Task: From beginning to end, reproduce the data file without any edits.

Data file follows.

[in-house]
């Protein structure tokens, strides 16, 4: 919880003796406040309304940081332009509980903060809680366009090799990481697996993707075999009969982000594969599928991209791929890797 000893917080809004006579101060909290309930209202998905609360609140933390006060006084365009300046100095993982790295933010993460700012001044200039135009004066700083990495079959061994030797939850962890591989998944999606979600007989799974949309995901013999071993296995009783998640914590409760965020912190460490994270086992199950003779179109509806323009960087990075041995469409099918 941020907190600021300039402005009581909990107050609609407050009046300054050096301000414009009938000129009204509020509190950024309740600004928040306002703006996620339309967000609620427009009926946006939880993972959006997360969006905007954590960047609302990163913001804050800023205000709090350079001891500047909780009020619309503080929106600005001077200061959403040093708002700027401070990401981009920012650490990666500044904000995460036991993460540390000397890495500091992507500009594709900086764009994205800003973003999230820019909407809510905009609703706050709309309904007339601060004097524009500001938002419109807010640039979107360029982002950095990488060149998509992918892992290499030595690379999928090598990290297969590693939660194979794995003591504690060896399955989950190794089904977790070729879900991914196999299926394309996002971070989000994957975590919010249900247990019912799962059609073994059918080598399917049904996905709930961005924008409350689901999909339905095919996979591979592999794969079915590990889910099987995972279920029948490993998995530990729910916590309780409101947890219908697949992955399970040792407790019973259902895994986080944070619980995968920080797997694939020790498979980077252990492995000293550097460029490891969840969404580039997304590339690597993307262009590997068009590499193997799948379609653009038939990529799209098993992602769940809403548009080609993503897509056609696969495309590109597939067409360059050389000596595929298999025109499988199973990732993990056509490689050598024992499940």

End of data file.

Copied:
[in-house]
């Protein structure tokens, strides 16, 4: 919880003796406040309304940081332009509980903060809680366009090799990481697996993707075999009969982000594969599928991209791929890797 000893917080809004006579101060909290309930209202998905609360609140933390006060006084365009300046100095993982790295933010993460700012001044200039135009004066700083990495079959061994030797939850962890591989998944999606979600007989799974949309995901013999071993296995009783998640914590409760965020912190460490994270086992199950003779179109509806323009960087990075041995469409099918 941020907190600021300039402005009581909990107050609609407050009046300054050096301000414009009938000129009204509020509190950024309740600004928040306002703006996620339309967000609620427009009926946006939880993972959006997360969006905007954590960047609302990163913001804050800023205000709090350079001891500047909780009020619309503080929106600005001077200061959403040093708002700027401070990401981009920012650490990666500044904000995460036991993460540390000397890495500091992507500009594709900086764009994205800003973003999230820019909407809510905009609703706050709309309904007339601060004097524009500001938002419109807010640039979107360029982002950095990488060149998509992918892992290499030595690379999928090598990290297969590693939660194979794995003591504690060896399955989950190794089904977790070729879900991914196999299926394309996002971070989000994957975590919010249900247990019912799962059609073994059918080598399917049904996905709930961005924008409350689901999909339905095919996979591979592999794969079915590990889910099987995972279920029948490993998995530990729910916590309780409101947890219908697949992955399970040792407790019973259902895994986080944070619980995968920080797997694939020790498979980077252990492995000293550097460029490891969840969404580039997304590339690597993307262009590997068009590499193997799948379609653009038939990529799209098993992602769940809403548009080609993503897509056609696969495309590109597939067409360059050389000596595929298999025109499988199973990732993990056509490689050598024992499940």